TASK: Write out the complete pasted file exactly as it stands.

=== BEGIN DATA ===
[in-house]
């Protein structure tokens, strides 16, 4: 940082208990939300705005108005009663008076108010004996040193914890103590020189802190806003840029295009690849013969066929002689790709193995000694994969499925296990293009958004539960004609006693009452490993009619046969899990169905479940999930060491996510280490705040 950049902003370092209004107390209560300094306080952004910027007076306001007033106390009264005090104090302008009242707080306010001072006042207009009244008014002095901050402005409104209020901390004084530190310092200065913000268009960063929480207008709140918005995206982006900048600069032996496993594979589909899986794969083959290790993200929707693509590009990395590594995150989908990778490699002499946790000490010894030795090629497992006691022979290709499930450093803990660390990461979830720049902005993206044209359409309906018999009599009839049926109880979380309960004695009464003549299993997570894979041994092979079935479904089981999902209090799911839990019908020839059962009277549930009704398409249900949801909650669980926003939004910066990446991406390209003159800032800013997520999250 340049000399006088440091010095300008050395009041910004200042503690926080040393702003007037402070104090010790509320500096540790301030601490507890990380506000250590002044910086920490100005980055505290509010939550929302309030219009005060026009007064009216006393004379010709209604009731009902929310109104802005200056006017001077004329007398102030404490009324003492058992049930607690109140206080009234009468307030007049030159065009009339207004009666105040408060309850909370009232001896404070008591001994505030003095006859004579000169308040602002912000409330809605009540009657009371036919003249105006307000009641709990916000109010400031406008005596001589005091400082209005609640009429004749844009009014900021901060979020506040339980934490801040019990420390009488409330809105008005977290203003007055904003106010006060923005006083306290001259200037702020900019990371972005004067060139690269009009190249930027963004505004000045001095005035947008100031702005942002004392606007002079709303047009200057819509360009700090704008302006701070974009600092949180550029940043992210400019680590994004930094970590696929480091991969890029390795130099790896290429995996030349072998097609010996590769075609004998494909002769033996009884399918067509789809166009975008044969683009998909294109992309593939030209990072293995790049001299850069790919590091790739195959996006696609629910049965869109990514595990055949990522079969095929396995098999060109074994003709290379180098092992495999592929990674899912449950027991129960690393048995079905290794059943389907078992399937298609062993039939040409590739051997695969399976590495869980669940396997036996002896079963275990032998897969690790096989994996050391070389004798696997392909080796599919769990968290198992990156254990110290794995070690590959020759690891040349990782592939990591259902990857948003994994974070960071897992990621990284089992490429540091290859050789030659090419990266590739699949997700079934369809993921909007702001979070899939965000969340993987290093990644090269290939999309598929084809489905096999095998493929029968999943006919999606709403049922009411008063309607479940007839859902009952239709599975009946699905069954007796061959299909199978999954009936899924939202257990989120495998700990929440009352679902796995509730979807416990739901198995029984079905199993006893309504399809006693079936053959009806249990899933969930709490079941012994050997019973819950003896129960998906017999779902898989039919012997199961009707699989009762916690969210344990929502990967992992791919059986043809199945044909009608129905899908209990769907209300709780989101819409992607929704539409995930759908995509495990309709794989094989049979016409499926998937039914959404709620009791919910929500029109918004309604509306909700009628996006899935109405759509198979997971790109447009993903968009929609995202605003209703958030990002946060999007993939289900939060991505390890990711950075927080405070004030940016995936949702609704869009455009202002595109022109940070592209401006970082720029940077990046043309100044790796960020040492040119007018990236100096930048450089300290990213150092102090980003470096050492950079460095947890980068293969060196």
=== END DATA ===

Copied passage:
[in-house]
């Protein structure tokens, strides 16, 4: 940082208990939300705005108005009663008076108010004996040193914890103590020189802190806003840029295009690849013969066929002689790709193995000694994969499925296990293009958004539960004609006693009452490993009619046969899990169905479940999930060491996510280490705040 950049902003370092209004107390209560300094306080952004910027007076306001007033106390009264005090104090302008009242707080306010001072006042207009009244008014002095901050402005409104209020901390004084530190310092200065913000268009960063929480207008709140918005995206982006900048600069032996496993594979589909899986794969083959290790993200929707693509590009990395590594995150989908990778490699002499946790000490010894030795090629497992006691022979290709499930450093803990660390990461979830720049902005993206044209359409309906018999009599009839049926109880979380309960004695009464003549299993997570894979041994092979079935479904089981999902209090799911839990019908020839059962009277549930009704398409249900949801909650669980926003939004910066990446991406390209003159800032800013997520999250 340049000399006088440091010095300008050395009041910004200042503690926080040393702003007037402070104090010790509320500096540790301030601490507890990380506000250590002044910086920490100005980055505290509010939550929302309030219009005060026009007064009216006393004379010709209604009731009902929310109104802005200056006017001077004329007398102030404490009324003492058992049930607690109140206080009234009468307030007049030159065009009339207004009666105040408060309850909370009232001896404070008591001994505030003095006859004579000169308040602002912000409330809605009540009657009371036919003249105006307000009641709990916000109010400031406008005596001589005091400082209005609640009429004749844009009014900021901060979020506040339980934490801040019990420390009488409330809105008005977290203003007055904003106010006060923005006083306290001259200037702020900019990371972005004067060139690269009009190249930027963004505004000045001095005035947008100031702005942002004392606007002079709303047009200057819509360009700090704008302006701070974009600092949180550029940043992210400019680590994004930094970590696929480091991969890029390795130099790896290429995996030349072998097609010996590769075609004998494909002769033996009884399918067509789809166009975008044969683009998909294109992309593939030209990072293995790049001299850069790919590091790739195959996006696609629910049965869109990514595990055949990522079969095929396995098999060109074994003709290379180098092992495999592929990674899912449950027991129960690393048995079905290794059943389907078992399937298609062993039939040409590739051997695969399976590495869980669940396997036996002896079963275990032998897969690790096989994996050391070389004798696997392909080796599919769990968290198992990156254990110290794995070690590959020759690891040349990782592939990591259902990857948003994994974070960071897992990621990284089992490429540091290859050789030659090419990266590739699949997700079934369809993921909007702001979070899939965000969340993987290093990644090269290939999309598929084809489905096999095998493929029968999943006919999606709403049922009411008063309607479940007839859902009952239709599975009946699905069954007796061959299909199978999954009936899924939202257990989120495998700990929440009352679902796995509730979807416990739901198995029984079905199993006893309504399809006693079936053959009806249990899933969930709490079941012994050997019973819950003896129960998906017999779902898989039919012997199961009707699989009762916690969210344990929502990967992992791919059986043809199945044909009608129905899908209990769907209300709780989101819409992607929704539409995930759908995509495990309709794989094989049979016409499926998937039914959404709620009791919910929500029109918004309604509306909700009628996006899935109405759509198979997971790109447009993903968009929609995202605003209703958030990002946060999007993939289900939060991505390890990711950075927080405070004030940016995936949702609704869009455009202002595109022109940070592209401006970082720029940077990046043309100044790796960020040492040119007018990236100096930048450089300290990213150092102090980003470096050492950079460095947890980068293969060196």